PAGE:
Can it work over an 82 game season? We’ll see. The California teams of the Pacific Division offer a nice test, and the change in strategy in the summer may have been a result of the Flames getting knocked around a bit by big, mean Kings, Sharks and Ducks defenders. If you can’t beat them with size, beat them with speed.

So far, the Flames have been.

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So when IS regression coming, if it’s inevitable? Well, that’s the thing – nobody knows.

Here’s a quick table to illustrate the point.

Season(s) #1 PDO #30 PDO
2013-14 102.5 (BOS) 98.0 (FLA)
2012-14 101.9 (ANA) 97.3 (FLA)
2011-14 101.6 (BOS) 98.1 (FLA)
2010-14 101.9 (BOS) 98.4 (FLA)
2009-14 101.3 (BOS) 98.6 (NYI)
2008-14 101.6 (BOS) 98.6 (NYI)
2007-14 101.4 (BOS) 98.6 (NYI)

Regression doesn’t operate on a set schedule. Florida didn’t get appreciably “luckier” until FOUR YEARS of data was accumulated – or roughly 294 games, while it took two seasons for Boston to transition from “Calgary Lucky” to just fairly above average. Look at how Boston’s numbers stuck around as the sample grew from three years to seven.

For the curious, the distribution of PDO got more concentrated around the theoretical “100.0” mean value as the sample got bigger, but as you can see from this example, it’s a distribution with some long tails, even though the theory behind the data suggests everyone should crash down to 100.0 after infinite games.

Oh, and what quality does Boston have over this sample size that could make their PDO numbers a bit more resilient? They’re a great possession team, with a seven-year Corsi Close of 52.7% (fourth in the NHL in that span). With the Islanders and Panthers in the bottom-third of the NHL in that statistic, that could explain their lousy numbers.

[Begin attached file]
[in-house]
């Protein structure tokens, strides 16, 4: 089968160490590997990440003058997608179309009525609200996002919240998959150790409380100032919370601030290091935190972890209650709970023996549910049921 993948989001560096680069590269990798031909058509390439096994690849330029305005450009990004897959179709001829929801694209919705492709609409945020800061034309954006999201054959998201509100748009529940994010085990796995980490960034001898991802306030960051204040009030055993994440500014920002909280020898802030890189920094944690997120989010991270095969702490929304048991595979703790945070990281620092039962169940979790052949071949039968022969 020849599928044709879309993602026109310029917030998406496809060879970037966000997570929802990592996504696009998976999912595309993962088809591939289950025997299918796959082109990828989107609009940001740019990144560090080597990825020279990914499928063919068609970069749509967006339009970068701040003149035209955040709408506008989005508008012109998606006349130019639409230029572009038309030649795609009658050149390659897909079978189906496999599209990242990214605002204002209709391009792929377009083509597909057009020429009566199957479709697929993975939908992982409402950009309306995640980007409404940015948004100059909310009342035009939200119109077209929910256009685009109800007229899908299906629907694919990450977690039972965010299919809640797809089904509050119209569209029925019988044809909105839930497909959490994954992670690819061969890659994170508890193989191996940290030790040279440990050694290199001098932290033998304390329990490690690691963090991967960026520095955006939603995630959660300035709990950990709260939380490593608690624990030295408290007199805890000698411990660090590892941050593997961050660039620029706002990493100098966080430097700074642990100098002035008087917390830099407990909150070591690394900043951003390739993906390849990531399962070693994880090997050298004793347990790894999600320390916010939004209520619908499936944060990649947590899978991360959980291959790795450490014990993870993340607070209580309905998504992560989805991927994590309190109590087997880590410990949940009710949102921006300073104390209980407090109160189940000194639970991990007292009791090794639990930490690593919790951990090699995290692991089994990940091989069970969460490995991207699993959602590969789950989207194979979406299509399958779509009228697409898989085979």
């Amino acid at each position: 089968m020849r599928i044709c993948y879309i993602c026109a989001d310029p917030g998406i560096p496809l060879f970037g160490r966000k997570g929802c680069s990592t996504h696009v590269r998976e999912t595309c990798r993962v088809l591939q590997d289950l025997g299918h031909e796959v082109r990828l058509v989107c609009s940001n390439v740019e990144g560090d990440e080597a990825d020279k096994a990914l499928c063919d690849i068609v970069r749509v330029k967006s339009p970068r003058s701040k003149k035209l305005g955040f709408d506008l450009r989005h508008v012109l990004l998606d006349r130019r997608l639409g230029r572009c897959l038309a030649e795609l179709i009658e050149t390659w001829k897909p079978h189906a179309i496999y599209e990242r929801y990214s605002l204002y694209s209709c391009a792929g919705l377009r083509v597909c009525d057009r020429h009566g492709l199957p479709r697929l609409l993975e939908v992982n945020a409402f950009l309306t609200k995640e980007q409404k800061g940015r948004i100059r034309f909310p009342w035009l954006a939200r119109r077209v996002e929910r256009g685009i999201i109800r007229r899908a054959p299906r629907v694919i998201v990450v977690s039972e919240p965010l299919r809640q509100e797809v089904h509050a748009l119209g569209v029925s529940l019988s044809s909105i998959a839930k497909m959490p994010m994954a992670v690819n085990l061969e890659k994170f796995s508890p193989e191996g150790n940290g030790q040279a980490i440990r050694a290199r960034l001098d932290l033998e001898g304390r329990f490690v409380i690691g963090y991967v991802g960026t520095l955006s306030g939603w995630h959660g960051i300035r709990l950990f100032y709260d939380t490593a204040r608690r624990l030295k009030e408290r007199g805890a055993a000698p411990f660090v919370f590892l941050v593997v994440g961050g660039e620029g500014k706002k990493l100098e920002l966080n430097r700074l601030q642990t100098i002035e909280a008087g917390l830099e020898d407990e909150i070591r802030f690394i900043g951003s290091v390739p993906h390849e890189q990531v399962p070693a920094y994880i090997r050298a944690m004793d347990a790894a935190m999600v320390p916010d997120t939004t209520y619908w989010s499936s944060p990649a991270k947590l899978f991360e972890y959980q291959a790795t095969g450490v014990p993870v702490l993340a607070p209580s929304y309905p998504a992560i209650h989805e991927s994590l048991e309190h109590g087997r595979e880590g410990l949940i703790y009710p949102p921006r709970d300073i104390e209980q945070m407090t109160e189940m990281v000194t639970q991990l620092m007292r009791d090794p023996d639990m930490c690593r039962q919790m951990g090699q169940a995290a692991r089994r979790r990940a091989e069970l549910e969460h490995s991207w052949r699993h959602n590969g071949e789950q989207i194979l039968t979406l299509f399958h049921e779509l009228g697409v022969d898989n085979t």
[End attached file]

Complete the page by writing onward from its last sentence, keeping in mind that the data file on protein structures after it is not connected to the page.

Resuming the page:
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Can Calgary have a sky-high PDO all season? The numbers say that it’s not impossible but it’s pretty unlikely, particularly given that the difference-maker for them has been insane shooting team-wide – high save percentages have tended to be a bit more resilient historically.

It’s not that the statistics community is trying to rain on anybody’s parade; it’s just that when you see some rain coming, it’s merely common courtesy to suggest everyone grab an umbrella. We’re not sure when the rain is gonna get here, but sooner or later, the rain – and Calgary’s PDO – is gonna fall.

  • smith

    There’s nothing that says PDO needs to regress this season.

    Therefore, I say that the Flames’ PDO will regress next year. For this year, they will make the playoffs and win the Stanley Cup.

  • Koolmoedee

    One thing I’ve been curious about. People talk about Corsi like it’s an all-revealing stat. However, I rarely hear about shot blocking being taken into consideration.

    Shot blocking has become a far bigger part of the game, especially for some teams like Calgary. In fact, the Flames are second in the league in shot blocks.